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World Snake Day
The question is, what wag chose the same day to revere the snake AND the guinea pig? Tsk. Tsk.
The poet Emily Dickinson (1830-1886) refers to the snake as "A narrow Fellow in the Grass ... Unbraiding in the Sun ..."
For those who appreciate the sinuous and slithery, today is World Snake Day!
Jean-Louis Blackburn designed this tartan for his extended Blackburn relatives spread throughout the Appalachian region of the United States. The colours black, yellow and scarlet represent the coral snake, one of the dangers faced by generations of Blackburns, living in and migrating through green wilderness in the New World.
The snake motif also alludes to the "Don't tread on me," motto, taken from the historical Gadsden flag, designed in 1775 during the American Revolution, showing a coiled snake, ready to strike, and refers to the overcoming of dangers faced in both nature and war.
Children (and adults) are often taught one of several versions of a snake poem to determine if a snake is venomous or not. “Yellow touching red: You’re dead”, “Red against yellow can kill a fellow”, or “Red touching black: Safe for Jack” are the most common versions of the chant, though others exist. While this is often a reliable way to determine if a snake is venomous or not, it is not a fail-safe.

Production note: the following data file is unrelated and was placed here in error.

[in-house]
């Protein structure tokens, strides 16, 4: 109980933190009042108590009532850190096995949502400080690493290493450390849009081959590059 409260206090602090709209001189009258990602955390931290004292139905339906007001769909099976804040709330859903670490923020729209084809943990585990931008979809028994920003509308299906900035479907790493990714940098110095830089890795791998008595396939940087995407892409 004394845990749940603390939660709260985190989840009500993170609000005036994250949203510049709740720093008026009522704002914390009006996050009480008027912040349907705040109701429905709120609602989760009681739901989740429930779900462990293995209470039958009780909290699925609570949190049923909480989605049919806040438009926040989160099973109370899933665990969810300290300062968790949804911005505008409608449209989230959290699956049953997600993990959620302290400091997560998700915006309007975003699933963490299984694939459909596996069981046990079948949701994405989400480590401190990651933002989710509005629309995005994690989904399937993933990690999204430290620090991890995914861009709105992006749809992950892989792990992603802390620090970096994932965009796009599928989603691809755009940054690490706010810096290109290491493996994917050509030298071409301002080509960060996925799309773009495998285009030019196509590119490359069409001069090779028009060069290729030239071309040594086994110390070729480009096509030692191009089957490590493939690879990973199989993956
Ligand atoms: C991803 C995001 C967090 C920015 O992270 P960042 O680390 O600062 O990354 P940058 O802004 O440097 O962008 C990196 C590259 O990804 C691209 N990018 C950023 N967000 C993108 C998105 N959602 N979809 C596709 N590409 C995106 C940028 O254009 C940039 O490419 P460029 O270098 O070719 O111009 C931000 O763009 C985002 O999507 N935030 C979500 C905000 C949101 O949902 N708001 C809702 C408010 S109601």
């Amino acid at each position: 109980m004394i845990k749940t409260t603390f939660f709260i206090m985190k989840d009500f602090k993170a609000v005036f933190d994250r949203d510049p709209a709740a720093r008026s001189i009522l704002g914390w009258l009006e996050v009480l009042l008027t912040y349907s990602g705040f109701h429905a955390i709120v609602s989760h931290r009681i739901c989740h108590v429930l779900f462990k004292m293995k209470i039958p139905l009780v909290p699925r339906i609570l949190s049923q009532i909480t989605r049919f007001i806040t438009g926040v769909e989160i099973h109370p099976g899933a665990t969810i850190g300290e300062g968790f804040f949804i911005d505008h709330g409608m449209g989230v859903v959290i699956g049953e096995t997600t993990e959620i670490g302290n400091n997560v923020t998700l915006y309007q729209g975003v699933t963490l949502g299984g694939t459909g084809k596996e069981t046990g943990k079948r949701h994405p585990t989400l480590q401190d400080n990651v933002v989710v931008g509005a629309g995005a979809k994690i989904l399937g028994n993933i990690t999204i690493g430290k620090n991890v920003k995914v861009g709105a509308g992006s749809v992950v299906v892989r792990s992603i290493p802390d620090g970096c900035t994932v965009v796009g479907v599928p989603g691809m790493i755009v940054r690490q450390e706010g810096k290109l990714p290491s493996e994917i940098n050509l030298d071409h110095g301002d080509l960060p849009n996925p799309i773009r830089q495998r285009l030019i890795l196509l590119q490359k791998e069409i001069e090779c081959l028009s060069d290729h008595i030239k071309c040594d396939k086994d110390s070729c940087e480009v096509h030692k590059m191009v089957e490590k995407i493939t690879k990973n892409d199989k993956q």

A good example of where this rhyme fails is with the coral snake versus the shovel-nose snake. Both snakes have yellow bands that touch red bands. Only a bite from the coral snake will be life-threatening. Though this mix up is harmless—the shovel-nose snake is seen as poisonous when it is really not—it still shows the old adages can be incorrect. This rhyme becomes deadly when the eastern coral snake, which holds true to the rhyme, is compared to the South American coral snake, which has black bands touching red bands. Best to learn only regional rhymes.
If you are a serpent enthusiast, you may enjoy these special snake portraits by Joel Sartore from the National Geographic website which are actually quite stunning.